Truck driver pay and compensation increased through 2017 and into the first quarter as carrier demand for qualified drivers to carry freight nationwide kept rising, according to two new reports.
The Driver Compensation Study from American Trucking Associations and a special supplement to the National Transportation Institute’s regular Quarterly National Survey of Driver Wages logged the results.
The ATA study found that truckload drivers in 2017 working a national, irregular route received pay of $53,000, a rise of $7,000, or 15%, from ATA’s last survey which covered annual pay for 2013. A private fleet driver in 2017 earned more than $86,000, up $13,000, or a rise of nearly 18% from 2013.
“Fleets are reacting to an increasingly tight market for drivers by boosting pay, improving benefit packages and offering other enticements to recruit and retain safe and experienced drivers,” ATA Chief Economist Bob Costello said.
The federation breaks down its findings by type of carrier, including private, for-hire, truckload, less-than-truckload and drayage and trailer types. Its 2017 estimates were calculated using a combination of 2016 annual pay and 2017 pay rate increases. Pay rate data is for 2017, including estimates for annual compensation last year. Data was collected from 85 fleets, more than 97,000 employee drivers and over 7,000 independent contractor drivers.
The National Transportation Institute found that carriers seeking drivers in last year’s fourth quarter increased their cents-per-mile rate an average of 2.9 cents and upped sign-on bonuses more than 300%.
Drivers of refrigerated trailers saw an average cents-per-mile rise of 3.3 cents, followed by flatbed drivers with 3 cents and dry van with 2.7 cents, according to the NTI.
The increased compensation for flatbed drivers “led the way in 2017 and is continuing to look strong,” NTI reported. It predicted that if the U.S. gross domestic product grows 3% or more, “in 2018 flatbed drivers will be big winners, given much of that growth will be driven by construction demand.”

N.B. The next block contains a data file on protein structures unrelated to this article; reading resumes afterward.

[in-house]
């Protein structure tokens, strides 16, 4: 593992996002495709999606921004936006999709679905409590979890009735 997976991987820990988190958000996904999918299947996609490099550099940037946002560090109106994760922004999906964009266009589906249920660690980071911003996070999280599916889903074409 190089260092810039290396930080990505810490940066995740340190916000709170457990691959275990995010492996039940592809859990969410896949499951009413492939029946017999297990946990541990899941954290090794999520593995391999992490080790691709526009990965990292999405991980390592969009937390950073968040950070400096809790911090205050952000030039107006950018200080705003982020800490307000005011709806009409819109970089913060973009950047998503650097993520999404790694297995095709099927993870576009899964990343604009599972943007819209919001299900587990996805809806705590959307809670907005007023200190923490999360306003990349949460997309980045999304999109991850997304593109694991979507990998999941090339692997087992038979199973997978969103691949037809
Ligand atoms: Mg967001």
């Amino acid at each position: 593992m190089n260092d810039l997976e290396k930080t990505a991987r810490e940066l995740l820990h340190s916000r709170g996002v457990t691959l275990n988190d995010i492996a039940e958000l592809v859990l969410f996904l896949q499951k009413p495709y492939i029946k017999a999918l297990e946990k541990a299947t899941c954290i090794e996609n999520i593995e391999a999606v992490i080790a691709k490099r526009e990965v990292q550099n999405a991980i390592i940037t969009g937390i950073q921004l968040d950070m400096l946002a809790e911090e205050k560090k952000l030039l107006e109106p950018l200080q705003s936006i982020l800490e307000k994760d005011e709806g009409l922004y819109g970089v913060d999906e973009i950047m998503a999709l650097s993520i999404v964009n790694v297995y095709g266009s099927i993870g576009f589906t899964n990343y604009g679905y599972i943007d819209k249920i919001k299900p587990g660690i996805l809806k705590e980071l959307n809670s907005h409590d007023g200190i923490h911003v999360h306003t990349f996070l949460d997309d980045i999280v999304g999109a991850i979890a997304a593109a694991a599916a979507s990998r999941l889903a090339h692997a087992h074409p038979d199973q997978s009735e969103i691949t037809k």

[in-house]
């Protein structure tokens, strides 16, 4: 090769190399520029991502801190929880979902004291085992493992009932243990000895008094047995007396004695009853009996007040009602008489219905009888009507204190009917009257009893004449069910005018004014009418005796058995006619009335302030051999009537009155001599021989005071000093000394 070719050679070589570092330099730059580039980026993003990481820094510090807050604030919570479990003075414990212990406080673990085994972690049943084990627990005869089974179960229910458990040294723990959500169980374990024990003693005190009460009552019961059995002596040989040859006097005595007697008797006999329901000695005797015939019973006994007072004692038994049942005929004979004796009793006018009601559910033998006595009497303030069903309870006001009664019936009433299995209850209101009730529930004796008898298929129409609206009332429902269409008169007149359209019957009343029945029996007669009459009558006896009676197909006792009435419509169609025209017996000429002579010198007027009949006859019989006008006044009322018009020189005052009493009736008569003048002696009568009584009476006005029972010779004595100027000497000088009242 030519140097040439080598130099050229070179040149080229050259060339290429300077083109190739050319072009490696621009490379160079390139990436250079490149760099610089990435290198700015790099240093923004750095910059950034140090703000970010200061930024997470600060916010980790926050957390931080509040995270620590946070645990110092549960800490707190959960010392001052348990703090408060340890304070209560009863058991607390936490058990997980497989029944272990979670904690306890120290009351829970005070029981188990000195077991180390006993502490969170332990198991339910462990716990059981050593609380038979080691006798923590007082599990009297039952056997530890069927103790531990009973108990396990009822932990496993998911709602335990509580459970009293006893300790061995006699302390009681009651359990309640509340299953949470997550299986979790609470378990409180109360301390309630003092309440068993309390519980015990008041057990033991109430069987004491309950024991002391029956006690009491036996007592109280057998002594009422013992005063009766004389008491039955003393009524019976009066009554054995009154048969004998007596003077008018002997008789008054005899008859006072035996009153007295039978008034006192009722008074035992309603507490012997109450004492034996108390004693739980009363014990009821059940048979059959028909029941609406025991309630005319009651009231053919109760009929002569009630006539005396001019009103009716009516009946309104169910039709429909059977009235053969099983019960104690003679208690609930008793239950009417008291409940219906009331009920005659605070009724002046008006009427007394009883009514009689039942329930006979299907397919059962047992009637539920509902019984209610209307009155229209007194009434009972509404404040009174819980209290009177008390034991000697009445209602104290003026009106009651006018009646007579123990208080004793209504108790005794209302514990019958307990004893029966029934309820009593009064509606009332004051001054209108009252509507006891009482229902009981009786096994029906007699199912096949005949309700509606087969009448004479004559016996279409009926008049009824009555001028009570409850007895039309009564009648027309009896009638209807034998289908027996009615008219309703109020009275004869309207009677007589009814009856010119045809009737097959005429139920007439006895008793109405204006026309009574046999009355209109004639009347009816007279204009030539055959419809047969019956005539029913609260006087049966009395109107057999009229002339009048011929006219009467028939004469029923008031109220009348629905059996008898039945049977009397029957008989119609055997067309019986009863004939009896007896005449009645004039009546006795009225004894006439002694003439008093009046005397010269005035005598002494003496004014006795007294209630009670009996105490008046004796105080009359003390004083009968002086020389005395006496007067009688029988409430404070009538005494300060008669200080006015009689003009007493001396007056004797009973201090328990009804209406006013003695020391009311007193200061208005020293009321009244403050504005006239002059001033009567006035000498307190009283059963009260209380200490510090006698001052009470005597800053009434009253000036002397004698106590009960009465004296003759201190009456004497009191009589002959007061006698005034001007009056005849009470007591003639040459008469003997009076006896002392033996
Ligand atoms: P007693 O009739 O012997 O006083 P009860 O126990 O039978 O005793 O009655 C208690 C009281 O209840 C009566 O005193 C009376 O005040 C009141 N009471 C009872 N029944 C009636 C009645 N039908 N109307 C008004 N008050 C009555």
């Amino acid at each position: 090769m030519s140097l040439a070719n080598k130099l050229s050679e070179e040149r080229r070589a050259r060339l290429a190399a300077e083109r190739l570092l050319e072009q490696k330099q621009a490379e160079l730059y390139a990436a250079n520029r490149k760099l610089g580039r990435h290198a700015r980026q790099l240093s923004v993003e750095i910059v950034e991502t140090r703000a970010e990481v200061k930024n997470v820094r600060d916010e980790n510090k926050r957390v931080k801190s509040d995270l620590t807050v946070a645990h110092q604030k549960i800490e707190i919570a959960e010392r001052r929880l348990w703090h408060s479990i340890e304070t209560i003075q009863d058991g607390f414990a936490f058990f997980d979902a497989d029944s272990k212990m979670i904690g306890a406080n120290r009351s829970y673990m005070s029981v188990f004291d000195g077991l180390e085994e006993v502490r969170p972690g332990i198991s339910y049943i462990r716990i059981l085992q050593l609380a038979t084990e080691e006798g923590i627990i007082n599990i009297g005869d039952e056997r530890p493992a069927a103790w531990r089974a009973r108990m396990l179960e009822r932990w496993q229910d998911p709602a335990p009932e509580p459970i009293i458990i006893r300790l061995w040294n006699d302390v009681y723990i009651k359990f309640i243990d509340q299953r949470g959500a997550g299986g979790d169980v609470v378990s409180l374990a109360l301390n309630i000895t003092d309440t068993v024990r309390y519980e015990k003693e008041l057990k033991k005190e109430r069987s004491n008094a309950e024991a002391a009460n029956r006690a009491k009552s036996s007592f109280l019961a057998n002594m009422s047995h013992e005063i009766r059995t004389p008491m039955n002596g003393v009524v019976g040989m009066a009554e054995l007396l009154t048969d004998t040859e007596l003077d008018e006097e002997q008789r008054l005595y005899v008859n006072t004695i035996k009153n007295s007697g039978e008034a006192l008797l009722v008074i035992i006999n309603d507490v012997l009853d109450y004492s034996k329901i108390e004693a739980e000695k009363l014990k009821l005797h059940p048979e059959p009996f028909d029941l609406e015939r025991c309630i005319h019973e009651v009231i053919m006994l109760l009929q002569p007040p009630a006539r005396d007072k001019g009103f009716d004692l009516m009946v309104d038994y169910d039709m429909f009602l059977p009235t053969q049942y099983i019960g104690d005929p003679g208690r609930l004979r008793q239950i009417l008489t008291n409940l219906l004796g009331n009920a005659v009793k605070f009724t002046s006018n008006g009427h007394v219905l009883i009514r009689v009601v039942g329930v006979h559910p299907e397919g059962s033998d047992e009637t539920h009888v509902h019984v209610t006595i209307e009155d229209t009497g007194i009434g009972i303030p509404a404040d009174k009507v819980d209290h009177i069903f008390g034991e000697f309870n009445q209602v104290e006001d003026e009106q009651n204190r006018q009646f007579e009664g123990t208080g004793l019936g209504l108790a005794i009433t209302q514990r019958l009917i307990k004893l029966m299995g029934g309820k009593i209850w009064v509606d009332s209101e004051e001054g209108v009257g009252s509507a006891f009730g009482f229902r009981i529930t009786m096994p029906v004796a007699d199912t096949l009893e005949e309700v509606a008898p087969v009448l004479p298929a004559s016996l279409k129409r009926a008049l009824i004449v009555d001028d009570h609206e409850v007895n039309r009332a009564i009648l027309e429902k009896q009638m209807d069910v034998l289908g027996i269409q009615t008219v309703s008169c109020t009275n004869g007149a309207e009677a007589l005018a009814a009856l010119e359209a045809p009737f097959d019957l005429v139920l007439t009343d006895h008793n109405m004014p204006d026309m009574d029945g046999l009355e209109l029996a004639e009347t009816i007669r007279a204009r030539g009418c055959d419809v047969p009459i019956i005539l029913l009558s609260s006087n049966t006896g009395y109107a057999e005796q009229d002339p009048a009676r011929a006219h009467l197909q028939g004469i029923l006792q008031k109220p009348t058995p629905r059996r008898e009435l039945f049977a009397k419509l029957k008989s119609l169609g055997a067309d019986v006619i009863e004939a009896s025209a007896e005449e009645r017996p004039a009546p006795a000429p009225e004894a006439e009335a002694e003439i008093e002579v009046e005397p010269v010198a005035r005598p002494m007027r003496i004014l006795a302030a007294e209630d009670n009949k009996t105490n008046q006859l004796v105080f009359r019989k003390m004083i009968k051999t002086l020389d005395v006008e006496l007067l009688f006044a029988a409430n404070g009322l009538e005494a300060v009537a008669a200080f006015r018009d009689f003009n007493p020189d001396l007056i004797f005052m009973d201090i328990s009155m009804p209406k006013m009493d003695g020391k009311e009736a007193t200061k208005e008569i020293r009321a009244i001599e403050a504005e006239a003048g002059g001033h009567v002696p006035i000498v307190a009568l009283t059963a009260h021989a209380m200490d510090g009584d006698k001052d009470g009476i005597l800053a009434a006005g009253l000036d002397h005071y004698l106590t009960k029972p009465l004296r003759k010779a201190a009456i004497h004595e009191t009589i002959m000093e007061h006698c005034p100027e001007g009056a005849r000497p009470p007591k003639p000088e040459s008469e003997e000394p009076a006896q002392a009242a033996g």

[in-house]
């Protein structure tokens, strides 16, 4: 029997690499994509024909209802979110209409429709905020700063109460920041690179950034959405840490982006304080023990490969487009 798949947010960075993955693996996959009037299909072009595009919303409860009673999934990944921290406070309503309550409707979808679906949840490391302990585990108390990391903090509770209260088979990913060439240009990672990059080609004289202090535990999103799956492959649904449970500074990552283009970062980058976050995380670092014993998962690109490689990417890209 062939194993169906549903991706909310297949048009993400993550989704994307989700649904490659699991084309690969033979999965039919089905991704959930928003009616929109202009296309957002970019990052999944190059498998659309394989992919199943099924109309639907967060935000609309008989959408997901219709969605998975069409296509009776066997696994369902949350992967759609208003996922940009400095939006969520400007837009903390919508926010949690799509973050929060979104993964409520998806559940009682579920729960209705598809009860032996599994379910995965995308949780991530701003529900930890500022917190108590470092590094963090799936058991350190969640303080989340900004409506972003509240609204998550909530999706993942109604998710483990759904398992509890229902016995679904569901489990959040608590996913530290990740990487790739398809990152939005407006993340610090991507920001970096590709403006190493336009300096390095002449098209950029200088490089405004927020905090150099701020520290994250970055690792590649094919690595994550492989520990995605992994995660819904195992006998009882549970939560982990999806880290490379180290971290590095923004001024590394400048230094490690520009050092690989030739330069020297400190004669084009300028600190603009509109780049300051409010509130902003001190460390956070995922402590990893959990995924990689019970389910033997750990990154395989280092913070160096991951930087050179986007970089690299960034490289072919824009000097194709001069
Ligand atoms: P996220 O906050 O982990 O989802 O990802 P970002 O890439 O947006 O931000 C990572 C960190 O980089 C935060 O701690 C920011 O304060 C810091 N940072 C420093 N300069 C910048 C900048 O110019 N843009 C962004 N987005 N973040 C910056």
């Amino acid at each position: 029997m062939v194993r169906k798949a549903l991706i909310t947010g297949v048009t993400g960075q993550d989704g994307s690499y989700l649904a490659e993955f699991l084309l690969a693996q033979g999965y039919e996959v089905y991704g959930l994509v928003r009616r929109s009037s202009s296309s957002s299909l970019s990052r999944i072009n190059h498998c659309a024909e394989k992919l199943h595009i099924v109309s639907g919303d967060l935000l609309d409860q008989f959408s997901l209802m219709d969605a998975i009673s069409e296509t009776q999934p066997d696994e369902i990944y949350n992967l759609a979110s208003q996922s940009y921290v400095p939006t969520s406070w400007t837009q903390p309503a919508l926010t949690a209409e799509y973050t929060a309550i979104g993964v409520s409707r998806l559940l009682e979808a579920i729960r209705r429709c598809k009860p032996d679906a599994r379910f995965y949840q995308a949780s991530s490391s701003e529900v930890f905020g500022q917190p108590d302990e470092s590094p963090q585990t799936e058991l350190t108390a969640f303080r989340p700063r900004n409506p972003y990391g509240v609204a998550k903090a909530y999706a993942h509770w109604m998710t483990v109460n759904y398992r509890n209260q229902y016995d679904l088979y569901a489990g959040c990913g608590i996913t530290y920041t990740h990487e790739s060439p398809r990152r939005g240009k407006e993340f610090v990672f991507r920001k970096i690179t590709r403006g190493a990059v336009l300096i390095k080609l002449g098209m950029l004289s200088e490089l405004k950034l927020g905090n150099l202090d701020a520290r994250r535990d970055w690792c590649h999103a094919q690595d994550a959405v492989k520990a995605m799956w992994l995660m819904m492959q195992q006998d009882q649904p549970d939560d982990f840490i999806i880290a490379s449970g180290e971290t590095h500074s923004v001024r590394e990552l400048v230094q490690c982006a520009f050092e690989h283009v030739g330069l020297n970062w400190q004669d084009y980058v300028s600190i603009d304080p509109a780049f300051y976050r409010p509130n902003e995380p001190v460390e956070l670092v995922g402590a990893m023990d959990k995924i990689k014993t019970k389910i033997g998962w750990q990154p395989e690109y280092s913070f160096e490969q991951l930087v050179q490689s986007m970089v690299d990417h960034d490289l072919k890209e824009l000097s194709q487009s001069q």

Dry van drivers have been receiving the highest bonuses, getting incentives in the first quarter with a median value of $7,000, where half the bonuses were higher and half lower. That contrasts with bonuses of $2,500 in January 2017.
Flatbed drivers were receiving sign-on bonuses of $6,000 in January compared with $1,500 in January 2017 for a 300% increase.
The need for drivers has been spurred by an unemployment rate around 4%, an expanding economy, and a boiling-hot freight hauling business.
For instance, Truckstop.com’s Market Demand Index (MDI) is at 53.3, near an all-time high and an indicator of an extraordinarily high need for trucks and truck drivers. A number less than 20 denotes a market that favors shippers, while a number higher than 20 equals a truckers market. The MDI last peaked at 33.1 in 2014 when demand for trucks was high due to a series of weather events.
Truck tonnage, a measure of the amount of freight carried, rose 3.8% in 2017 from 2016, then jumped a combined 7.1% in January and February.
NTI found that 2018 “is off to a fast start with more announced and implemented pay changes than any first quarter in our 23-year history.”
The driver shortage is giving carriers greater power over pricing and that’s “bad news for shippers who have benefited from a driver glut that was created in the early 1980’s and have honed their strategy of reducing freight cost to a fine art,” according to NTI.